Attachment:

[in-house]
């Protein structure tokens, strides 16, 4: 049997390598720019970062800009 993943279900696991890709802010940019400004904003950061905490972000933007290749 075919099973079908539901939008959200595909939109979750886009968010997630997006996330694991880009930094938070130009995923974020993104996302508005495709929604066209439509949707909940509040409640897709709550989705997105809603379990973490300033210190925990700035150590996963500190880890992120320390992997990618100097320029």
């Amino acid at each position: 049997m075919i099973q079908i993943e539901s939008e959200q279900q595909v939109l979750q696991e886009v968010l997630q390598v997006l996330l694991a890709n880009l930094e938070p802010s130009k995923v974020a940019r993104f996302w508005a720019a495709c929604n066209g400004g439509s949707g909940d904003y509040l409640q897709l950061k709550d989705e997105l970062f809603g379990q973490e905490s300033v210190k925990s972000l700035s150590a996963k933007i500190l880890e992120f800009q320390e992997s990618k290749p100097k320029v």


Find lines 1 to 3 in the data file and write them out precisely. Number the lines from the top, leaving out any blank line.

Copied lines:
[in-house]
């Protein structure tokens, strides 16, 4: 049997390598720019970062800009 993943279900696991890709802010940019400004904003950061905490972000933007290749 075919099973079908539901939008959200595909939109979750886009968010997630997006996330694991880009930094938070130009995923974020993104996302508005495709929604066209439509949707909940509040409640897709709550989705997105809603379990973490300033210190925990700035150590996963500190880890992120320390992997990618100097320029």
């Amino acid at each position: 049997m075919i099973q079908i993943e539901s939008e959200q279900q595909v939109l979750q696991e886009v968010l997630q390598v997006l996330l694991a890709n880009l930094e938070p802010s130009k995923v974020a940019r993104f996302w508005a720019a495709c929604n066209g400004g439509s949707g909940d904003y509040l409640q897709l950061k709550d989705e997105l970062f809603g379990q973490e905490s300033v210190k925990s972000l700035s150590a996963k933007i500190l880890e992120f800009q320390e992997s990618k290749p100097k320029v």